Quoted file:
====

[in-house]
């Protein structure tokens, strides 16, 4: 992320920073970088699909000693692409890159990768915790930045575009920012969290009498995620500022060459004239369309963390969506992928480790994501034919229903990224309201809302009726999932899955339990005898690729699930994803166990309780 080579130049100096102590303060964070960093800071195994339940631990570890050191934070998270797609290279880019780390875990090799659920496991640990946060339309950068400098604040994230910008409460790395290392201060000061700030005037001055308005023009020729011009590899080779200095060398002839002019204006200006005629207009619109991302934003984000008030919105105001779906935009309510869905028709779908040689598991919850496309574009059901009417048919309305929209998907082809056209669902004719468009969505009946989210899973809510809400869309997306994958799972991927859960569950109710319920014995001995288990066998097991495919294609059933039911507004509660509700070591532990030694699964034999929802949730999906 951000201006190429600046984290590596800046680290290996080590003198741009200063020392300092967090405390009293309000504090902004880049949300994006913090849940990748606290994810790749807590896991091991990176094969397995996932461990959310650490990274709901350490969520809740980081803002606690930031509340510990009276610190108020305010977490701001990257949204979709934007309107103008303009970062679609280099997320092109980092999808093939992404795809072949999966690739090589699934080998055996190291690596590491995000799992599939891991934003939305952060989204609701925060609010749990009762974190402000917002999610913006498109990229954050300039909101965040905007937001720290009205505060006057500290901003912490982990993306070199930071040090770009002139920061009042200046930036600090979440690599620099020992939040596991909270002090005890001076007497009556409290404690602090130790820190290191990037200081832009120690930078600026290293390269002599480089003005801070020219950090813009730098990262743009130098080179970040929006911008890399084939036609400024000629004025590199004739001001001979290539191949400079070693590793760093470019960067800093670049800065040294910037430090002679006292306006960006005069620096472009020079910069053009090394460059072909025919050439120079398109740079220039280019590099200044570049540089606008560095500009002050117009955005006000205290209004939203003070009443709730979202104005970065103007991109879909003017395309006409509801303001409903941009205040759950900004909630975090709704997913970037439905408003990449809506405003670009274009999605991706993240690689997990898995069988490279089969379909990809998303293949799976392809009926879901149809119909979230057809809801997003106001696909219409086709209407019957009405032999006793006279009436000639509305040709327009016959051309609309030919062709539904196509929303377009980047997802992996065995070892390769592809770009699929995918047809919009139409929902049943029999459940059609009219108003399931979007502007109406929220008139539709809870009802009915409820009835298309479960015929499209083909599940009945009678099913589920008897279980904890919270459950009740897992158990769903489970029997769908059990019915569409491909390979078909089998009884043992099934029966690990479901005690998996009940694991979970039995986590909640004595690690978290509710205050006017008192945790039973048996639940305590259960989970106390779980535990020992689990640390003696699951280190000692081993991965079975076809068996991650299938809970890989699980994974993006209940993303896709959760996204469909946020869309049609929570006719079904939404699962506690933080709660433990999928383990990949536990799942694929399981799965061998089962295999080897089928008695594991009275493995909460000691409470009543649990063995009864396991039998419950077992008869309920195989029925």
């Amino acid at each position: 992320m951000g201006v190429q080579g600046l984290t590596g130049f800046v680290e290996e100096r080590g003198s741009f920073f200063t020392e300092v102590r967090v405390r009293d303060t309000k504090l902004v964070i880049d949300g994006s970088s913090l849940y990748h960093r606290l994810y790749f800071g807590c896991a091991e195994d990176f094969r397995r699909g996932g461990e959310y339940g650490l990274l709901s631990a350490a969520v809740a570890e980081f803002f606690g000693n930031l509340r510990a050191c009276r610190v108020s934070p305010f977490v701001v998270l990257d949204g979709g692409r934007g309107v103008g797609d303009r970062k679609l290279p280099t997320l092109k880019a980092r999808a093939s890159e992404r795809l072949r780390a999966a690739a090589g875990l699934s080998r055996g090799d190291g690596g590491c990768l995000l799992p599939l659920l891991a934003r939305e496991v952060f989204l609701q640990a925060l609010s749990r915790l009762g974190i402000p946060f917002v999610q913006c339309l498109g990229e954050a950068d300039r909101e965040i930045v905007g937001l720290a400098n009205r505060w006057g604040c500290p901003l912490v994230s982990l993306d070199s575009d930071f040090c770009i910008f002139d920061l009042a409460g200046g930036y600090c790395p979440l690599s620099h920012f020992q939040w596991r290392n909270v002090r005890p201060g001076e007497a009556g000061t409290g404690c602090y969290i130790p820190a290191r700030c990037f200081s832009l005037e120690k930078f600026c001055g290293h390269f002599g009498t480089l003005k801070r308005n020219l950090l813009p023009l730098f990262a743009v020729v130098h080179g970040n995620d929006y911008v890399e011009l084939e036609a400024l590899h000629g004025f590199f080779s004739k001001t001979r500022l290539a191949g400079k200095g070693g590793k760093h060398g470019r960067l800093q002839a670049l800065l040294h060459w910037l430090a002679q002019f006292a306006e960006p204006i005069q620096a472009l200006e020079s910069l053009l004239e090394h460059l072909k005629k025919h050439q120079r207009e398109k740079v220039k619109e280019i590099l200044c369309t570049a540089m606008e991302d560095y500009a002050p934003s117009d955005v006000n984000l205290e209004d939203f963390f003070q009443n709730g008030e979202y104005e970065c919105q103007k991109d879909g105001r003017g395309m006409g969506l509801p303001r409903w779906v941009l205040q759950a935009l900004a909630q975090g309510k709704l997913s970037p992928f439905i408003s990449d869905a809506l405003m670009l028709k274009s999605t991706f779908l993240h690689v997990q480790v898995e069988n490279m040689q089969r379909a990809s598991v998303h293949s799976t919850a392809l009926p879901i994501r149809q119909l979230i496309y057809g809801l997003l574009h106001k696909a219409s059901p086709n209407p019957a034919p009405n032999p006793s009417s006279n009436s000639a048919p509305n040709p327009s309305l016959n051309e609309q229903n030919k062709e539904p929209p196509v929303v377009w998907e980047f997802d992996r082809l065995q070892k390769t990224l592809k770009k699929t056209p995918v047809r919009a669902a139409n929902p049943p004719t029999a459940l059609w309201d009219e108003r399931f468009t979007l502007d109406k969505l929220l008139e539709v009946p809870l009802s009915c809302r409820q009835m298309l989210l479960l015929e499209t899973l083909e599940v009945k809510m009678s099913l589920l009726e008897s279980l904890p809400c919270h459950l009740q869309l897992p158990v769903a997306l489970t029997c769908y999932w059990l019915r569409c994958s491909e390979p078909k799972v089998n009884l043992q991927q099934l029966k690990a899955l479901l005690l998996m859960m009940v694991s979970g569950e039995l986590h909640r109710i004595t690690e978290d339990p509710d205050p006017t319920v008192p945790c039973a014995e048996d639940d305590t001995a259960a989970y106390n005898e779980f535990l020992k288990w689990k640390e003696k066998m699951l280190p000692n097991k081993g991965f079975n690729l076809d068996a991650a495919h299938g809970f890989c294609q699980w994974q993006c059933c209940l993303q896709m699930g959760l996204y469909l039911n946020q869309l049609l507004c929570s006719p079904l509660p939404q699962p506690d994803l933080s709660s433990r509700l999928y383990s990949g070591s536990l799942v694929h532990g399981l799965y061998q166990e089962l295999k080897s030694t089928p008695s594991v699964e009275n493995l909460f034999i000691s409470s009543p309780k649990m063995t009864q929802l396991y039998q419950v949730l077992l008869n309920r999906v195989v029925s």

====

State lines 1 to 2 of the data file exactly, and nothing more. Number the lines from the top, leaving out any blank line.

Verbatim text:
[in-house]
């Protein structure tokens, strides 16, 4: 992320920073970088699909000693692409890159990768915790930045575009920012969290009498995620500022060459004239369309963390969506992928480790994501034919229903990224309201809302009726999932899955339990005898690729699930994803166990309780 080579130049100096102590303060964070960093800071195994339940631990570890050191934070998270797609290279880019780390875990090799659920496991640990946060339309950068400098604040994230910008409460790395290392201060000061700030005037001055308005023009020729011009590899080779200095060398002839002019204006200006005629207009619109991302934003984000008030919105105001779906935009309510869905028709779908040689598991919850496309574009059901009417048919309305929209998907082809056209669902004719468009969505009946989210899973809510809400869309997306994958799972991927859960569950109710319920014995001995288990066998097991495919294609059933039911507004509660509700070591532990030694699964034999929802949730999906 951000201006190429600046984290590596800046680290290996080590003198741009200063020392300092967090405390009293309000504090902004880049949300994006913090849940990748606290994810790749807590896991091991990176094969397995996932461990959310650490990274709901350490969520809740980081803002606690930031509340510990009276610190108020305010977490701001990257949204979709934007309107103008303009970062679609280099997320092109980092999808093939992404795809072949999966690739090589699934080998055996190291690596590491995000799992599939891991934003939305952060989204609701925060609010749990009762974190402000917002999610913006498109990229954050300039909101965040905007937001720290009205505060006057500290901003912490982990993306070199930071040090770009002139920061009042200046930036600090979440690599620099020992939040596991909270002090005890001076007497009556409290404690602090130790820190290191990037200081832009120690930078600026290293390269002599480089003005801070020219950090813009730098990262743009130098080179970040929006911008890399084939036609400024000629004025590199004739001001001979290539191949400079070693590793760093470019960067800093670049800065040294910037430090002679006292306006960006005069620096472009020079910069053009090394460059072909025919050439120079398109740079220039280019590099200044570049540089606008560095500009002050117009955005006000205290209004939203003070009443709730979202104005970065103007991109879909003017395309006409509801303001409903941009205040759950900004909630975090709704997913970037439905408003990449809506405003670009274009999605991706993240690689997990898995069988490279089969379909990809998303293949799976392809009926879901149809119909979230057809809801997003106001696909219409086709209407019957009405032999006793006279009436000639509305040709327009016959051309609309030919062709539904196509929303377009980047997802992996065995070892390769592809770009699929995918047809919009139409929902049943029999459940059609009219108003399931979007502007109406929220008139539709809870009802009915409820009835298309479960015929499209083909599940009945009678099913589920008897279980904890919270459950009740897992158990769903489970029997769908059990019915569409491909390979078909089998009884043992099934029966690990479901005690998996009940694991979970039995986590909640004595690690978290509710205050006017008192945790039973048996639940305590259960989970106390779980535990020992689990640390003696699951280190000692081993991965079975076809068996991650299938809970890989699980994974993006209940993303896709959760996204469909946020869309049609929570006719079904939404699962506690933080709660433990999928383990990949536990799942694929399981799965061998089962295999080897089928008695594991009275493995909460000691409470009543649990063995009864396991039998419950077992008869309920195989029925």